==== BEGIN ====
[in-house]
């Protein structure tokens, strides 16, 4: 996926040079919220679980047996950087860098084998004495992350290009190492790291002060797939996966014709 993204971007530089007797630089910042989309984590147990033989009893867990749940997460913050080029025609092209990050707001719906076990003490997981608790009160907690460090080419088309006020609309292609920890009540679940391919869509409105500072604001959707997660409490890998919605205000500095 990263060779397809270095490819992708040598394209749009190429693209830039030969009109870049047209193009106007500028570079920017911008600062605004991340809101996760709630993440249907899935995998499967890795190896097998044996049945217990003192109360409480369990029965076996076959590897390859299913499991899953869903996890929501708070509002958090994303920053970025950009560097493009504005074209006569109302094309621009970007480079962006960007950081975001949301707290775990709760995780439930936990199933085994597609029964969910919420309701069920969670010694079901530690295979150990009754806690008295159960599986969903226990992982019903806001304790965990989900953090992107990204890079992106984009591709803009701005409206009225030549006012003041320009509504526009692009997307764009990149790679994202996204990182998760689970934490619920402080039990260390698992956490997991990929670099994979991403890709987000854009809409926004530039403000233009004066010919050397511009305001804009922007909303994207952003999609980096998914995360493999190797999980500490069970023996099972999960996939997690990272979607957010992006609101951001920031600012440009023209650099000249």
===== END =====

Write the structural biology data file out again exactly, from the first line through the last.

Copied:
[in-house]
């Protein structure tokens, strides 16, 4: 996926040079919220679980047996950087860098084998004495992350290009190492790291002060797939996966014709 993204971007530089007797630089910042989309984590147990033989009893867990749940997460913050080029025609092209990050707001719906076990003490997981608790009160907690460090080419088309006020609309292609920890009540679940391919869509409105500072604001959707997660409490890998919605205000500095 990263060779397809270095490819992708040598394209749009190429693209830039030969009109870049047209193009106007500028570079920017911008600062605004991340809101996760709630993440249907899935995998499967890795190896097998044996049945217990003192109360409480369990029965076996076959590897390859299913499991899953869903996890929501708070509002958090994303920053970025950009560097493009504005074209006569109302094309621009970007480079962006960007950081975001949301707290775990709760995780439930936990199933085994597609029964969910919420309701069920969670010694079901530690295979150990009754806690008295159960599986969903226990992982019903806001304790965990989900953090992107990204890079992106984009591709803009701005409206009225030549006012003041320009509504526009692009997307764009990149790679994202996204990182998760689970934490619920402080039990260390698992956490997991990929670099994979991403890709987000854009809409926004530039403000233009004066010919050397511009305001804009922007909303994207952003999609980096998914995360493999190797999980500490069970023996099972999960996939997690990272979607957010992006609101951001920031600012440009023209650099000249």